NOT FOR PUBLICATION
D.C. No. 3:17-cv-01663-SK MEMORANDUM Appeal from the United States District Court for the Northern District of California
Sallie Kim, Magistrate Judge, Presiding Before: SCHROEDER, SILVERMAN, and CLIFTON, Circuit Judges.
This disposition is not appropriate for publication and is not precedent except as provided by Ninth Circuit Rule 36-3.
The parties consented to proceed before a magistrate judge. See 28 U.S.C. § 636(c).
California state prisoner Lawrence George Hash appeals pro from the district court's summary judgment in his action alleging deliberate indifference to his serious medical needs. We have jurisdiction under 28 U.S.C. § 1291. We review de novo. Toguchi v. Chung, 391 F.3d 1051, 1056 (9th Cir. 2004). We affirm.
The district court properly granted summary judgment because Hash failed to raise a genuine dispute of material fact as to whether defendants were deliberately indifferent in the treatment of Hash's gastrointestinal problems. See id. at 1057-60 (a prison official is deliberately indifferent only if he or she knows of and disregards an excessive risk to inmate health; a difference of opinion concerning the course of treatment, medical malpractice, and negligence in diagnosing or treating a medical condition do not amount to deliberate indifference).
The district court did not abuse its discretion by denying Hash's motion to continue summary judgment in order to conduct additional discovery, because Hash failed to demonstrate how additional discovery would have precluded summary judgment. See Family Home & Fin. Ctr., Inc. v. Fed. Home Loan Mortg. Corp., 525 F.3d 822, 827 (9th Cir. 2008) (setting forth standard of review and explaining that the burden is on the party seeking a continuance in order to conduct additional discovery to proffer sufficient facts to show that the evidence sought would preclude summary judgment).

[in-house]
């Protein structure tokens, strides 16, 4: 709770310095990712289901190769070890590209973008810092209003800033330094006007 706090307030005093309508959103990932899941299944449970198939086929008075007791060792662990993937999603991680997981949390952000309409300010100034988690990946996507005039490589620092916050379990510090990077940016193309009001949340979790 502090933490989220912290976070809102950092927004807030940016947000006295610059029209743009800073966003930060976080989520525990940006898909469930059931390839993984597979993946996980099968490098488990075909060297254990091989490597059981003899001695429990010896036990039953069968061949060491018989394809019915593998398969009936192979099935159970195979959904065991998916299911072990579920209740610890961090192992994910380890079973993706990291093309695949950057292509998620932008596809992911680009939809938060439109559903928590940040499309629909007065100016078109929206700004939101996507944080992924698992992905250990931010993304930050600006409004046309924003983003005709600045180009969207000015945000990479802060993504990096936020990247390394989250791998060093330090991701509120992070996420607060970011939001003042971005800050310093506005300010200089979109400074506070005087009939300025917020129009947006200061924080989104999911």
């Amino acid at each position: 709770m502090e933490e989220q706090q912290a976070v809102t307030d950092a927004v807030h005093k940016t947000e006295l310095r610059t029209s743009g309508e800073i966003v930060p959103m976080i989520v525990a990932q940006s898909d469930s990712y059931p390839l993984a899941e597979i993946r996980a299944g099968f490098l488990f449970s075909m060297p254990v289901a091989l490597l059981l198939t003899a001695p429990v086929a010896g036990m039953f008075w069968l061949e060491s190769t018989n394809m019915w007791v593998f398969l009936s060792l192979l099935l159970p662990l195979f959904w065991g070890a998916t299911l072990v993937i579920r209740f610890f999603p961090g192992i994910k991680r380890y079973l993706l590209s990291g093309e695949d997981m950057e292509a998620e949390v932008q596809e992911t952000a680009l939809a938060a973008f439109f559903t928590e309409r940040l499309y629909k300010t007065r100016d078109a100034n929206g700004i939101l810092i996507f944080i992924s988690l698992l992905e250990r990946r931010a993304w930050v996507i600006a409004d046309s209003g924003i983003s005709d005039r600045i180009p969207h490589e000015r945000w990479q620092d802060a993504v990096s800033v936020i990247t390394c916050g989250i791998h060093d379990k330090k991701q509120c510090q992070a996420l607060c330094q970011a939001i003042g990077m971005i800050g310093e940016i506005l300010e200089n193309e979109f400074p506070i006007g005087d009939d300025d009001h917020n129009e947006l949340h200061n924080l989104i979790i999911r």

The district court did not abuse its discretion by denying Hash's requests for appointment of counsel because Hash failed to demonstrate exceptional circumstances. See Palmer v. Valdez, 560 F.3d 965, 970 (9th Cir. 2009) (setting forth standard of review and "exceptional circumstances" requirement for appointment of counsel).
The district court did not abuse its discretion by denying Hash's request for appointment of an expert because such an appointment was not necessary for the court to make its determination. See Walker v. Am. Home Shield Long Term Disability Plan, 180 F.3d 1065, 1070-71 (9th Cir. 1999) (setting forth standard of review and noting that district court has discretion to appoint an expert where such an appointment is necessary).
The district court did not abuse its discretion by considering the expert declarations submitted by defendants in support of their motions for summary judgment. See Primiano v. Cook, 598 F.3d 558, 563, 566-67 (9th Cir. 2010) (setting forth standard of review and requirements for admitting expert testimony).
Hash's contentions that defendants waived affirmative defenses and violated his due process rights, the district court failed to consider defendants' admissions, and defendants Kanaan and Vaziri's motions for summary judgment were barred by collateral estoppel and res judicata, are unpersuasive.
We do not consider arguments raised for the first time on appeal, including Hash's arguments about Rand notice. See Padgett v. Wright, 587 F.3d 983, 985 n.2 (9th Cir. 2009).
Hash's motion to file an oversized reply brief (Docket Entry No. 48) is granted. Hash's motion to file multiple reply briefs (Docket Entry No. 51) is granted. The Clerk shall file the reply briefs submitted at Docket Entry Nos. 45, 46, and 47.